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Automated enforcement?

Automated enforcement?

Our streets are experiencing a rise of serious injuries
and fatalities. As the Boston Globe recently reported, all
traffic deaths in 2017 are up 46% over the same period
of 2013
. This unacceptable trend affects people walking,
biking, and driving. Drivers who are distracted by texting
and apps are a major cause of crashes.

An Act to reduce traffic fatalities (Senate Bill 1905 /
House Bill 2877) is intended to make our roads safer in
the face of troubling trends. Drafted with broad input,
it has 85 cosponsors led by Senator Will Brownsberger
and Representatives Jon Hecht and David Rogers.

Recognizing that cities and towns need tools to enforce
traffic rules, the legislation allows use of automated road
safety cameras to enforce speeding, red-light, and school
bus stop sign violations. While Massachusetts does not
currently enable this, 29 states have some form of camera
enforcement and it is common in other countries.

Research shows automated cameras are effective. In Montgomery County, Maryland, streets with speed
cameras experienced a 39% reduction in fatal and
serious injuries. A University of North Carolina
Highway Research Center study found installation of red-light cameras can
contribute to a slight rise in rear-end crashes, but almost always leads to
significant reductions in typically more severe side-impact crashes. The
National Transportation Safety Board has endorsed automated enforcement
as an effective way to reduce speed and crashes.

With the right regulations, automated enforcement can be a highly effective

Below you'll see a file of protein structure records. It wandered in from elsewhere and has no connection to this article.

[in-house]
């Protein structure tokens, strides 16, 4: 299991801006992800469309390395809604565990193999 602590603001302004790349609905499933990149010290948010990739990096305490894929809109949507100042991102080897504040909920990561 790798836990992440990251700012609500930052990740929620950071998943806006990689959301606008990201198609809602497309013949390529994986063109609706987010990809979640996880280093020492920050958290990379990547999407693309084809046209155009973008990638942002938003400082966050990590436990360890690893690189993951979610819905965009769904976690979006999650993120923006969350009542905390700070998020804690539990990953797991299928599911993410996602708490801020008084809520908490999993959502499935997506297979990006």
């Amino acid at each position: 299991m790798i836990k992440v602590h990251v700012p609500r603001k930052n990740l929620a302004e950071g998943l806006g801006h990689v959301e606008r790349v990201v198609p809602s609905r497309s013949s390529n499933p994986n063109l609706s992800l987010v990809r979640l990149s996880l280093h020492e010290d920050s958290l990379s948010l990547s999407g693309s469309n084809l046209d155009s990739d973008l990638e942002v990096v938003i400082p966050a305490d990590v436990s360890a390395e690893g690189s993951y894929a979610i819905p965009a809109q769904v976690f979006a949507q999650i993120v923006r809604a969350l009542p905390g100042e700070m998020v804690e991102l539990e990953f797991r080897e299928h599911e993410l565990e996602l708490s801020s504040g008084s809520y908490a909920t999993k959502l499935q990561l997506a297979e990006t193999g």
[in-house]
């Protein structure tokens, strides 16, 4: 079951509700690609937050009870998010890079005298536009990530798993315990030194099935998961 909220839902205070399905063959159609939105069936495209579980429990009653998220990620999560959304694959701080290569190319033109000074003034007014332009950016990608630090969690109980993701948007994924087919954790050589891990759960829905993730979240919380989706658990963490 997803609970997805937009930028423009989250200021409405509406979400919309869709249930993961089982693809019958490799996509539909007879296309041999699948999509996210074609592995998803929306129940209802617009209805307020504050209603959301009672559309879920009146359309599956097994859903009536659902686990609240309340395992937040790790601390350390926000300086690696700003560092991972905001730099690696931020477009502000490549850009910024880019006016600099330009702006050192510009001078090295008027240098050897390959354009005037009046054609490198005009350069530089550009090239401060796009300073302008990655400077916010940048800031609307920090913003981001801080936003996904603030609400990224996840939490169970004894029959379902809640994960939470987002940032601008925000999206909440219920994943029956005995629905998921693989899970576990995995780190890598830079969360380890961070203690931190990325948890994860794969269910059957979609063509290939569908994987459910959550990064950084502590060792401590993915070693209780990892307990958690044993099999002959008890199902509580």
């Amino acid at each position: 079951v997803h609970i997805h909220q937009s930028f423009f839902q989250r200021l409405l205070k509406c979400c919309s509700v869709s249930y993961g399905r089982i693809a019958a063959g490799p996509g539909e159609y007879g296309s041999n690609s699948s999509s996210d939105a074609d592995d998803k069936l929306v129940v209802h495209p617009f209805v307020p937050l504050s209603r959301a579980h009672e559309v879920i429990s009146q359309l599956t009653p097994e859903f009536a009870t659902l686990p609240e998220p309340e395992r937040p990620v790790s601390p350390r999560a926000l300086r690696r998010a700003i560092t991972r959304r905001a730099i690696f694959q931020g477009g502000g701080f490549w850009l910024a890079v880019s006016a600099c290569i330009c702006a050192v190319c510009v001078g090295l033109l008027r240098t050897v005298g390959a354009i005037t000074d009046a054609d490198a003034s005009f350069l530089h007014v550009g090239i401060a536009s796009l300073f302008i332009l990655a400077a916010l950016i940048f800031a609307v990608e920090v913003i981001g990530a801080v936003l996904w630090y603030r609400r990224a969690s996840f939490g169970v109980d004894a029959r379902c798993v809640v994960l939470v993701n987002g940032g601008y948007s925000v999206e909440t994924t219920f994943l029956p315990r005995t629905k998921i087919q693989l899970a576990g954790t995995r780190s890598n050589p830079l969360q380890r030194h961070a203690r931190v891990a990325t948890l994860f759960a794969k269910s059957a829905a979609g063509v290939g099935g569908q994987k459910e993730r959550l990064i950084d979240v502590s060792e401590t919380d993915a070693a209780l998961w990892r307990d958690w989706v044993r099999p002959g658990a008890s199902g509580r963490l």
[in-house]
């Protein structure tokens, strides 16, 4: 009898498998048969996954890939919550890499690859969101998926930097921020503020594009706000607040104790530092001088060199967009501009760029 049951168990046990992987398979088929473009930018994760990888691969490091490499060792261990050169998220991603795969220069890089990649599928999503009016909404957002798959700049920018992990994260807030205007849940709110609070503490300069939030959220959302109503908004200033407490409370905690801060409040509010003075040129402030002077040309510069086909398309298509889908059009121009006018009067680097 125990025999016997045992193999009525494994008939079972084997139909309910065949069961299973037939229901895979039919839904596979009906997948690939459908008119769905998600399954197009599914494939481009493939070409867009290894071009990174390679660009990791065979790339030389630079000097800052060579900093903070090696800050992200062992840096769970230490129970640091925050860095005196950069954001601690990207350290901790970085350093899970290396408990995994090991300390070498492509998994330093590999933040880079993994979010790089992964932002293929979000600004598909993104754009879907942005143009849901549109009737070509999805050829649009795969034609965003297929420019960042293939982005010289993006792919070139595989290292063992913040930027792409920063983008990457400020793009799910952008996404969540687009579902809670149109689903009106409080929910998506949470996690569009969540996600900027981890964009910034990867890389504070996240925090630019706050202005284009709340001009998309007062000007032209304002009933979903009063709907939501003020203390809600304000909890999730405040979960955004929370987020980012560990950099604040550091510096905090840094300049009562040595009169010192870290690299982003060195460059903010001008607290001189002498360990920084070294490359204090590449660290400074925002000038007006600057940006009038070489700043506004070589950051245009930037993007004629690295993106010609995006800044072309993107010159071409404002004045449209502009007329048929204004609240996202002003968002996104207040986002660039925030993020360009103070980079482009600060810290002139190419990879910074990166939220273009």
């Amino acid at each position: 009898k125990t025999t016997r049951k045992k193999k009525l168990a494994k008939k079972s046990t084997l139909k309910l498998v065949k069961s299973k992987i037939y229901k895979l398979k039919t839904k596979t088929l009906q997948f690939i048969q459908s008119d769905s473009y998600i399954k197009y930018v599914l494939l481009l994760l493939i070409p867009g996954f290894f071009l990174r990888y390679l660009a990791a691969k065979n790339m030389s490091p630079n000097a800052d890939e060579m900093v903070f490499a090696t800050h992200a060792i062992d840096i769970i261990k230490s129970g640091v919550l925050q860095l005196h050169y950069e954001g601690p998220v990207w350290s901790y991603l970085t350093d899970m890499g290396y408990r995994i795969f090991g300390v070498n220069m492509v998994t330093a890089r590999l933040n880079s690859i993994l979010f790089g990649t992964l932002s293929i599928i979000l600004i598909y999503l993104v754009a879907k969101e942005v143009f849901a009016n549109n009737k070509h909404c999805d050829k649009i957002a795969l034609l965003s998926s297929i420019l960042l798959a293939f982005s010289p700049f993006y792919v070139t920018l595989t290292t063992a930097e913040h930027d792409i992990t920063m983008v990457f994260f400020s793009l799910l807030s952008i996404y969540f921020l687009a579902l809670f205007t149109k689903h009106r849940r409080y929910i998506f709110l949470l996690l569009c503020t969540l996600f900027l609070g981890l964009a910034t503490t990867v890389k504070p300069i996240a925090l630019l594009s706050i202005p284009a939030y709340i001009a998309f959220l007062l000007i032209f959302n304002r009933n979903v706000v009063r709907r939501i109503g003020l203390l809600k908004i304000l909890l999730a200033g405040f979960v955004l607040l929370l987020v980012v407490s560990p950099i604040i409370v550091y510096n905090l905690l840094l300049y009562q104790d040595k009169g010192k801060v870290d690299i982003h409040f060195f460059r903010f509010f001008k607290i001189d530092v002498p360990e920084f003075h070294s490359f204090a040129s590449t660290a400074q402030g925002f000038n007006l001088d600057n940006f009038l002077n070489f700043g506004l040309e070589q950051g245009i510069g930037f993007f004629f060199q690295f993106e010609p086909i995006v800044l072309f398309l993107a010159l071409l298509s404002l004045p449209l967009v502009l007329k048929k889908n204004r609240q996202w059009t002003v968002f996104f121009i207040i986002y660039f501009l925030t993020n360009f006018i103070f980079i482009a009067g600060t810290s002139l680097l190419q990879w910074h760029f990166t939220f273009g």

safety tool, and one that doesn’t increase traffic stops—a concern by many in a
time of increased racial profiling, and immigration issues. The language In this
bill is designed to ensure the best system of enforcement:


• Location of cameras would be based on safety benefits, not targeting any
population or neighborhood.
Cameras would be at high-crash locations
where other interventions such as road redesign are not feasible.

• It would not be a money grab.
The best cameras act as deterrents and
not to trick people into fines—few violations are a sign of success. The
bill directs the majority of revenues into road improvements, not general
funds. Cameras would be well-marked. Revenue-sharing with private
camera installation or operating companies would be prohibited, avoiding
inappropriate incentives.

• Photographs would be of rear license plates, no faces or identifying
information, and only if a violation has occurred.
Photos would be
permanently deleted after ruling. Fines, assessed to the owner of the
vehicle, would not exceed $50, won’t increase with additional violations,
nor add to insurance points. Law enforcement would need a court-approved
warrant to access photos for purposes beyond traffic enforcement.

• There would be state oversight, an appeals process, and common-sense
emergency exemptions.

Charlie Ticotsky is the policy director of Transportation for Massachusetts (T4MA). Sign up for their email list & follow T4MASS on Twitter.
This article was featured in WalkBoston’s October 2017 newsletter.

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